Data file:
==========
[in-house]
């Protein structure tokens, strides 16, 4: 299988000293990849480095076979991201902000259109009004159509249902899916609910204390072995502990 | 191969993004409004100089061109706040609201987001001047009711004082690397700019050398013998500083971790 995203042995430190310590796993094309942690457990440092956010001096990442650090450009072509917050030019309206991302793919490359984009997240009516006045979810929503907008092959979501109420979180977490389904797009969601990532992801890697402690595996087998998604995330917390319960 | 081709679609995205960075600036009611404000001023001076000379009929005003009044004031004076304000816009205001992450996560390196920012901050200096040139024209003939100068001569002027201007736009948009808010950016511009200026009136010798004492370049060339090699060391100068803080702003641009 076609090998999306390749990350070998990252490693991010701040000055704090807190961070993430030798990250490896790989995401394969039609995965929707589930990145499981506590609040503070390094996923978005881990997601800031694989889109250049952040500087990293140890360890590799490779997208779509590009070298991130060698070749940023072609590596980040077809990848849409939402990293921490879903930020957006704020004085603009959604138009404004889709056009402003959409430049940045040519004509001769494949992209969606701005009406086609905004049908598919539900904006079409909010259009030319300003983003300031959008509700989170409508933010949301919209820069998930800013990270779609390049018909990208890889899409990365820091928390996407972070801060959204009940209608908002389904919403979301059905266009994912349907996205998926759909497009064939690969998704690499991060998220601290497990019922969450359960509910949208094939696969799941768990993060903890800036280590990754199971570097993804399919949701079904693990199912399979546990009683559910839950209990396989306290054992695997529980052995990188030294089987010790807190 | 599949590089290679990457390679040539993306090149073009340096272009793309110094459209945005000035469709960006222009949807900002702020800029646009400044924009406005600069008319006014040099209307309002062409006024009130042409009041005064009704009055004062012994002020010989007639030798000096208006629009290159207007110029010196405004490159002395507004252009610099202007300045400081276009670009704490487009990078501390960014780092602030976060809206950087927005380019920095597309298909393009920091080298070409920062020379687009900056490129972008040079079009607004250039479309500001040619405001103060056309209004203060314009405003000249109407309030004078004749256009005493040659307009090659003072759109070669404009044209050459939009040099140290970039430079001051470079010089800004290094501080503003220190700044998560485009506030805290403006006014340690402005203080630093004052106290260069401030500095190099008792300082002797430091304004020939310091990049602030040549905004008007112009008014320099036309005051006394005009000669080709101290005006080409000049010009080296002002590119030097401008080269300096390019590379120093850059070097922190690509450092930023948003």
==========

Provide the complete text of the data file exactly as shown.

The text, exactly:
[in-house]
């Protein structure tokens, strides 16, 4: 299988000293990849480095076979991201902000259109009004159509249902899916609910204390072995502990 | 191969993004409004100089061109706040609201987001001047009711004082690397700019050398013998500083971790 995203042995430190310590796993094309942690457990440092956010001096990442650090450009072509917050030019309206991302793919490359984009997240009516006045979810929503907008092959979501109420979180977490389904797009969601990532992801890697402690595996087998998604995330917390319960 | 081709679609995205960075600036009611404000001023001076000379009929005003009044004031004076304000816009205001992450996560390196920012901050200096040139024209003939100068001569002027201007736009948009808010950016511009200026009136010798004492370049060339090699060391100068803080702003641009 076609090998999306390749990350070998990252490693991010701040000055704090807190961070993430030798990250490896790989995401394969039609995965929707589930990145499981506590609040503070390094996923978005881990997601800031694989889109250049952040500087990293140890360890590799490779997208779509590009070298991130060698070749940023072609590596980040077809990848849409939402990293921490879903930020957006704020004085603009959604138009404004889709056009402003959409430049940045040519004509001769494949992209969606701005009406086609905004049908598919539900904006079409909010259009030319300003983003300031959008509700989170409508933010949301919209820069998930800013990270779609390049018909990208890889899409990365820091928390996407972070801060959204009940209608908002389904919403979301059905266009994912349907996205998926759909497009064939690969998704690499991060998220601290497990019922969450359960509910949208094939696969799941768990993060903890800036280590990754199971570097993804399919949701079904693990199912399979546990009683559910839950209990396989306290054992695997529980052995990188030294089987010790807190 | 599949590089290679990457390679040539993306090149073009340096272009793309110094459209945005000035469709960006222009949807900002702020800029646009400044924009406005600069008319006014040099209307309002062409006024009130042409009041005064009704009055004062012994002020010989007639030798000096208006629009290159207007110029010196405004490159002395507004252009610099202007300045400081276009670009704490487009990078501390960014780092602030976060809206950087927005380019920095597309298909393009920091080298070409920062020379687009900056490129972008040079079009607004250039479309500001040619405001103060056309209004203060314009405003000249109407309030004078004749256009005493040659307009090659003072759109070669404009044209050459939009040099140290970039430079001051470079010089800004290094501080503003220190700044998560485009506030805290403006006014340690402005203080630093004052106290260069401030500095190099008792300082002797430091304004020939310091990049602030040549905004008007112009008014320099036309005051006394005009000669080709101290005006080409000049010009080296002002590119030097401008080269300096390019590379120093850059070097922190690509450092930023948003």